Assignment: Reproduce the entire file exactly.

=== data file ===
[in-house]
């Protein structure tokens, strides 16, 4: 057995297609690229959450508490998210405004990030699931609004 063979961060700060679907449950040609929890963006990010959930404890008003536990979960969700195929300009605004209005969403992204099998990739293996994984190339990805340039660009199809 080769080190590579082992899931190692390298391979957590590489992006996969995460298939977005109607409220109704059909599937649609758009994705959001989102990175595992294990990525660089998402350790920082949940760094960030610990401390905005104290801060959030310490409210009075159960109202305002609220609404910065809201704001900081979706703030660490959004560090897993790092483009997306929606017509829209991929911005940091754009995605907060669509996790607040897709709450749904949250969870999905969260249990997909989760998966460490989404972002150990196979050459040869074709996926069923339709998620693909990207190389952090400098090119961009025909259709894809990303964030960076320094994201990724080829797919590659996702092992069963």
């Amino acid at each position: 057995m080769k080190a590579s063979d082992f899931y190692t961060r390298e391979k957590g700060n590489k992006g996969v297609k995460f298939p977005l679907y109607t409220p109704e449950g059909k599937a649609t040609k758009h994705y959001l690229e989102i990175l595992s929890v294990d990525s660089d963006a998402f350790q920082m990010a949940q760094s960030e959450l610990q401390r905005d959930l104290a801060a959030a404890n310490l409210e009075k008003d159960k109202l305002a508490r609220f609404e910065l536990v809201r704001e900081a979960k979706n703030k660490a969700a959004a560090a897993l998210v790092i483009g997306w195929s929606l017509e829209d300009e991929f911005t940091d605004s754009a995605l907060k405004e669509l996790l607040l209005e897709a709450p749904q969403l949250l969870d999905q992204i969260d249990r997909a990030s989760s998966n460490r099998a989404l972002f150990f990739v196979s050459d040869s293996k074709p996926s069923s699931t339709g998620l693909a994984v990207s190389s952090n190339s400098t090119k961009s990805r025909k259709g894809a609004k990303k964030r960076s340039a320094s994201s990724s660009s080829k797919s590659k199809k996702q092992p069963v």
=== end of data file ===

[in-house]
């Protein structure tokens, strides 16, 4: 057995297609690229959450508490998210405004990030699931609004 063979961060700060679907449950040609929890963006990010959930404890008003536990979960969700195929300009605004209005969403992204099998990739293996994984190339990805340039660009199809 080769080190590579082992899931190692390298391979957590590489992006996969995460298939977005109607409220109704059909599937649609758009994705959001989102990175595992294990990525660089998402350790920082949940760094960030610990401390905005104290801060959030310490409210009075159960109202305002609220609404910065809201704001900081979706703030660490959004560090897993790092483009997306929606017509829209991929911005940091754009995605907060669509996790607040897709709450749904949250969870999905969260249990997909989760998966460490989404972002150990196979050459040869074709996926069923339709998620693909990207190389952090400098090119961009025909259709894809990303964030960076320094994201990724080829797919590659996702092992069963």
């Amino acid at each position: 057995m080769k080190a590579s063979d082992f899931y190692t961060r390298e391979k957590g700060n590489k992006g996969v297609k995460f298939p977005l679907y109607t409220p109704e449950g059909k599937a649609t040609k758009h994705y959001l690229e989102i990175l595992s929890v294990d990525s660089d963006a998402f350790q920082m990010a949940q760094s960030e959450l610990q401390r905005d959930l104290a801060a959030a404890n310490l409210e009075k008003d159960k109202l305002a508490r609220f609404e910065l536990v809201r704001e900081a979960k979706n703030k660490a969700a959004a560090a897993l998210v790092i483009g997306w195929s929606l017509e829209d300009e991929f911005t940091d605004s754009a995605l907060k405004e669509l996790l607040l209005e897709a709450p749904q969403l949250l969870d999905q992204i969260d249990r997909a990030s989760s998966n460490r099998a989404l972002f150990f990739v196979s050459d040869s293996k074709p996926s069923s699931t339709g998620l693909a994984v990207s190389s952090n190339s400098t090119k961009s990805r025909k259709g894809a609004k990303k964030r960076s340039a320094s994201s990724s660009s080829k797919s590659k199809k996702q092992p069963v």